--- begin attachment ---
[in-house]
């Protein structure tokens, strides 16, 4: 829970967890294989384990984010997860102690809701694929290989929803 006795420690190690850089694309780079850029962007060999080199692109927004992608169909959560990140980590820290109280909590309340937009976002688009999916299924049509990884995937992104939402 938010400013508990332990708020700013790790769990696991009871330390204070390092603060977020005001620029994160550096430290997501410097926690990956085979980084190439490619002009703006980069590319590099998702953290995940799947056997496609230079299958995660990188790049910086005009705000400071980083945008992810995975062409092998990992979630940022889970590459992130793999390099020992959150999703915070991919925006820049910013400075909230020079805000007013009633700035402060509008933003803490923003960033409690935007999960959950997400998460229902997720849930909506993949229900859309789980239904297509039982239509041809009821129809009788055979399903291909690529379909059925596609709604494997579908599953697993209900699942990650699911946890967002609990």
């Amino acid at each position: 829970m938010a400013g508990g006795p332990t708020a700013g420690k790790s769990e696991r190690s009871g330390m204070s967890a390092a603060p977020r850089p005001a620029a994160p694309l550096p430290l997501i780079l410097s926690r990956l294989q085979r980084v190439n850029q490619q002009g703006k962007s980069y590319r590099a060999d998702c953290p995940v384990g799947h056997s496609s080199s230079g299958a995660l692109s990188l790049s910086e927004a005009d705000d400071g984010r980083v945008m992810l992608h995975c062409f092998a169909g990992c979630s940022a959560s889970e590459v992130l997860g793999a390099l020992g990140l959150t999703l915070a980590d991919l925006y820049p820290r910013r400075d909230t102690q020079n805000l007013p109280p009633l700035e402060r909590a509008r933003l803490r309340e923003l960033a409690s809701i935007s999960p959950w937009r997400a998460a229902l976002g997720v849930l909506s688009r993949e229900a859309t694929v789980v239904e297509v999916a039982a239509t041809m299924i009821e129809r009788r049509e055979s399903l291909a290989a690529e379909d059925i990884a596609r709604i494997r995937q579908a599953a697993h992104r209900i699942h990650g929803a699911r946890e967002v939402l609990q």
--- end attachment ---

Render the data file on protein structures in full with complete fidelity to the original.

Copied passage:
[in-house]
């Protein structure tokens, strides 16, 4: 829970967890294989384990984010997860102690809701694929290989929803 006795420690190690850089694309780079850029962007060999080199692109927004992608169909959560990140980590820290109280909590309340937009976002688009999916299924049509990884995937992104939402 938010400013508990332990708020700013790790769990696991009871330390204070390092603060977020005001620029994160550096430290997501410097926690990956085979980084190439490619002009703006980069590319590099998702953290995940799947056997496609230079299958995660990188790049910086005009705000400071980083945008992810995975062409092998990992979630940022889970590459992130793999390099020992959150999703915070991919925006820049910013400075909230020079805000007013009633700035402060509008933003803490923003960033409690935007999960959950997400998460229902997720849930909506993949229900859309789980239904297509039982239509041809009821129809009788055979399903291909690529379909059925596609709604494997579908599953697993209900699942990650699911946890967002609990």
């Amino acid at each position: 829970m938010a400013g508990g006795p332990t708020a700013g420690k790790s769990e696991r190690s009871g330390m204070s967890a390092a603060p977020r850089p005001a620029a994160p694309l550096p430290l997501i780079l410097s926690r990956l294989q085979r980084v190439n850029q490619q002009g703006k962007s980069y590319r590099a060999d998702c953290p995940v384990g799947h056997s496609s080199s230079g299958a995660l692109s990188l790049s910086e927004a005009d705000d400071g984010r980083v945008m992810l992608h995975c062409f092998a169909g990992c979630s940022a959560s889970e590459v992130l997860g793999a390099l020992g990140l959150t999703l915070a980590d991919l925006y820049p820290r910013r400075d909230t102690q020079n805000l007013p109280p009633l700035e402060r909590a509008r933003l803490r309340e923003l960033a409690s809701i935007s999960p959950w937009r997400a998460a229902l976002g997720v849930l909506s688009r993949e229900a859309t694929v789980v239904e297509v999916a039982a239509t041809m299924i009821e129809r009788r049509e055979s399903l291909a290989a690529e379909d059925i990884a596609r709604i494997r995937q579908a599953a697993h992104r209900i699942h990650g929803a699911r946890e967002v939402l609990q």